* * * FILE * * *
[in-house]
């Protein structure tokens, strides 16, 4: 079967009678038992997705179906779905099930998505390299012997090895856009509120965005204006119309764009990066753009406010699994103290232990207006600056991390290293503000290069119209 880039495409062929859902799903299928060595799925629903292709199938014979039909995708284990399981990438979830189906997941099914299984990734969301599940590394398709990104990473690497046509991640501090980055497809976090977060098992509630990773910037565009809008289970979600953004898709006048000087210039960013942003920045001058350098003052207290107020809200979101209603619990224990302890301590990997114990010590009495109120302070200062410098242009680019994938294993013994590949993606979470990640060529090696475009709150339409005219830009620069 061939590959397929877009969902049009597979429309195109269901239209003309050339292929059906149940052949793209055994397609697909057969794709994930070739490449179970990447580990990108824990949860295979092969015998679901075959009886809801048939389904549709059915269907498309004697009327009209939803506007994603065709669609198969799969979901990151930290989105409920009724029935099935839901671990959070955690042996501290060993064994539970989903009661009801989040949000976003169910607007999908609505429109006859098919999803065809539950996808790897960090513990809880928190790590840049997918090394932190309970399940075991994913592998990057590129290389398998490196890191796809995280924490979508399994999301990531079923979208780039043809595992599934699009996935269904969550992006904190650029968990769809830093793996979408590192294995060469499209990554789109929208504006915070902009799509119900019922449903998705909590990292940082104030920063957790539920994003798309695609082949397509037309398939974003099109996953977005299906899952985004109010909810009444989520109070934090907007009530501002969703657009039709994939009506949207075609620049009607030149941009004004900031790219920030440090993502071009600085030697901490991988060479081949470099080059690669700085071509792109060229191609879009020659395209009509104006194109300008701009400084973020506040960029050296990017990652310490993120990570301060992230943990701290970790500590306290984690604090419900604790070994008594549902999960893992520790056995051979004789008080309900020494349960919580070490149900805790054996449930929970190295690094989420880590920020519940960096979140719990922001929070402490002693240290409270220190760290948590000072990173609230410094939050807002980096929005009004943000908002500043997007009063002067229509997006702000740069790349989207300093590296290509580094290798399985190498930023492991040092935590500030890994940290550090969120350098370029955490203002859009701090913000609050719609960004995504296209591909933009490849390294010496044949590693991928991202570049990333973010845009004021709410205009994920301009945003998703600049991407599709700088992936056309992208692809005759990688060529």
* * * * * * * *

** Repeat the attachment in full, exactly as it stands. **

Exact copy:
[in-house]
């Protein structure tokens, strides 16, 4: 079967009678038992997705179906779905099930998505390299012997090895856009509120965005204006119309764009990066753009406010699994103290232990207006600056991390290293503000290069119209 880039495409062929859902799903299928060595799925629903292709199938014979039909995708284990399981990438979830189906997941099914299984990734969301599940590394398709990104990473690497046509991640501090980055497809976090977060098992509630990773910037565009809008289970979600953004898709006048000087210039960013942003920045001058350098003052207290107020809200979101209603619990224990302890301590990997114990010590009495109120302070200062410098242009680019994938294993013994590949993606979470990640060529090696475009709150339409005219830009620069 061939590959397929877009969902049009597979429309195109269901239209003309050339292929059906149940052949793209055994397609697909057969794709994930070739490449179970990447580990990108824990949860295979092969015998679901075959009886809801048939389904549709059915269907498309004697009327009209939803506007994603065709669609198969799969979901990151930290989105409920009724029935099935839901671990959070955690042996501290060993064994539970989903009661009801989040949000976003169910607007999908609505429109006859098919999803065809539950996808790897960090513990809880928190790590840049997918090394932190309970399940075991994913592998990057590129290389398998490196890191796809995280924490979508399994999301990531079923979208780039043809595992599934699009996935269904969550992006904190650029968990769809830093793996979408590192294995060469499209990554789109929208504006915070902009799509119900019922449903998705909590990292940082104030920063957790539920994003798309695609082949397509037309398939974003099109996953977005299906899952985004109010909810009444989520109070934090907007009530501002969703657009039709994939009506949207075609620049009607030149941009004004900031790219920030440090993502071009600085030697901490991988060479081949470099080059690669700085071509792109060229191609879009020659395209009509104006194109300008701009400084973020506040960029050296990017990652310490993120990570301060992230943990701290970790500590306290984690604090419900604790070994008594549902999960893992520790056995051979004789008080309900020494349960919580070490149900805790054996449930929970190295690094989420880590920020519940960096979140719990922001929070402490002693240290409270220190760290948590000072990173609230410094939050807002980096929005009004943000908002500043997007009063002067229509997006702000740069790349989207300093590296290509580094290798399985190498930023492991040092935590500030890994940290550090969120350098370029955490203002859009701090913000609050719609960004995504296209591909933009490849390294010496044949590693991928991202570049990333973010845009004021709410205009994920301009945003998703600049991407599709700088992936056309992208692809005759990688060529």